Letters, Letters to the Editor, Opinion

Aug. 15 letters to the editor

Familiar anti-immigrant talk reappearing

My great-grandparents fled the oppression of Jewish people in Czarist Russia, arriving in the United States, some not entirely legally, between 1886 and 1903. My father’s grandparents each came with eight children. Those who stayed behind in their town in present-day Poland were slaughtered in the death camps early in the 1940s. My cousins and I are now established throughout the United States.

I am grateful to our country for giving my family refuge and willing to pass that on to another generation from another part of the world. I’m sure there were people early in the last century who used the same words, like “invasion” and “tsunami” about my family that Cal Thomas uses to describe people from Central America, and who raised the specter of disease from immigrants — yellow fever years ago and COVID-19 today. In Texas, the spread of disease is being exacerbated by the policies of Gov. Abbott.

I applaud Catholic Charities of the Rio Grande Valley for living out their religious principles by welcoming the stranger and healing the sick. It’s too bad Cal Thomas can’t find compassion for people fleeing to the United States. That he uses their plight to disparage our president and vice-president is disgraceful.

Barry Wendell

Open remote learning for all students this year

Is it legal for Monongalia County Schools  to deny equal access to remote education to  students who don’t take the risk of in-person learning, but allow hundreds of quarantined students to have  remote learning?

Our tax dollars pay for remote school for all children, but our school board will not allow equal access. Last year, all children had access to remote school, whether quarantined or not. This year it is restricted, and students are being denied access. The board is using $300,000 to pay teachers extra  to provide remote lessons. Shouldn’t every child be allowed to have  access to remote education?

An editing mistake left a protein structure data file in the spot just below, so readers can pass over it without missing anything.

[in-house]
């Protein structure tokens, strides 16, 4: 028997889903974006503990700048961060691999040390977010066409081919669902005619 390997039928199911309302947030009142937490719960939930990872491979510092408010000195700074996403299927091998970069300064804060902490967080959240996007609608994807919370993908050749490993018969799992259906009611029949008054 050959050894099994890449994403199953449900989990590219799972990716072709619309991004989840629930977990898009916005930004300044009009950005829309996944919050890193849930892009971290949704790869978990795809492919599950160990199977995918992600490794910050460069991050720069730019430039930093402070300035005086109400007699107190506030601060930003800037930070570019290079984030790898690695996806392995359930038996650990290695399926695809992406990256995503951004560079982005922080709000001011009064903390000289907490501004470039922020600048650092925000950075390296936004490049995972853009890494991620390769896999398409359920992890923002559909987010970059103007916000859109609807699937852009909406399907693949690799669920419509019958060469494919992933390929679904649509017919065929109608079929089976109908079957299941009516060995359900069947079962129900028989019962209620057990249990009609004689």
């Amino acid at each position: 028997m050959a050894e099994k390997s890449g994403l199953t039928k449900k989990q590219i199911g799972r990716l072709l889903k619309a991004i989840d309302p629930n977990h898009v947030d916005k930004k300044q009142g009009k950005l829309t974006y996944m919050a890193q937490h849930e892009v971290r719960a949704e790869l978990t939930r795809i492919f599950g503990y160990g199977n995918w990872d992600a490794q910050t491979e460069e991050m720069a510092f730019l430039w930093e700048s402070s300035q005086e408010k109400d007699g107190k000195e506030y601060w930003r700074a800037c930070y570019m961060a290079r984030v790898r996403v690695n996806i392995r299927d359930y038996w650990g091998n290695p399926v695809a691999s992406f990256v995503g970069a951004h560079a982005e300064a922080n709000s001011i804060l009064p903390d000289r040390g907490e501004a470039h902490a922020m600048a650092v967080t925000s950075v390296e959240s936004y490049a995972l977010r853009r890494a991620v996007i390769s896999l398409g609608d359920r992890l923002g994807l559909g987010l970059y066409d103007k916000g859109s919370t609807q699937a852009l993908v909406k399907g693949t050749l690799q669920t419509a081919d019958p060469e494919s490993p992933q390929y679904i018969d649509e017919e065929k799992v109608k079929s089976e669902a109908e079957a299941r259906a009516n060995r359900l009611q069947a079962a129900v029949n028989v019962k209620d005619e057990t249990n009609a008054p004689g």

I really wanted my child in-person this year, but not under these unsafe conditions. No, WV Virtual School is not an option, because children perform poorly and are not being instructed by real teachers since it is online self-study.

In remote school, the children are taught the same lessons as their classmates. When children transition back to in-person school, they are on track and have developed  healthy relationships with their teachers.

Parents are frightened and not convinced the school board has carried out its duty to provide safe schools. The  board will not follow CDC recommendations to update school ventilation systems, use MERV COVID filters for HVAC, decrease class sizes, quarantine infected vaccinated people and install plexiglass to decrease spread. Yet, our middle school is planning school dances during a pandemic.

Yes, masks can help, but you can’t  eat or play musical instruments while wearing them. Hundreds of students in crowded cafeterias, no masks on and no plexiglass barriers. Our district is filling up classrooms, band rooms, hallways, auditoriums and cafeterias to full capacity and they call this a healthy, safe school environment.

Crowded schools will not permit distancing, but the board said they will distance when “possible.”

When is it not “possible” to distance a child to keep them safe? When unsafe schools are packed to full capacity.

Our children’s health and lives are in jeopardy if we send them into  unsafe environments, and they could get sick or die.

Erica Martin

Walk slowly — don’t run — toward renewables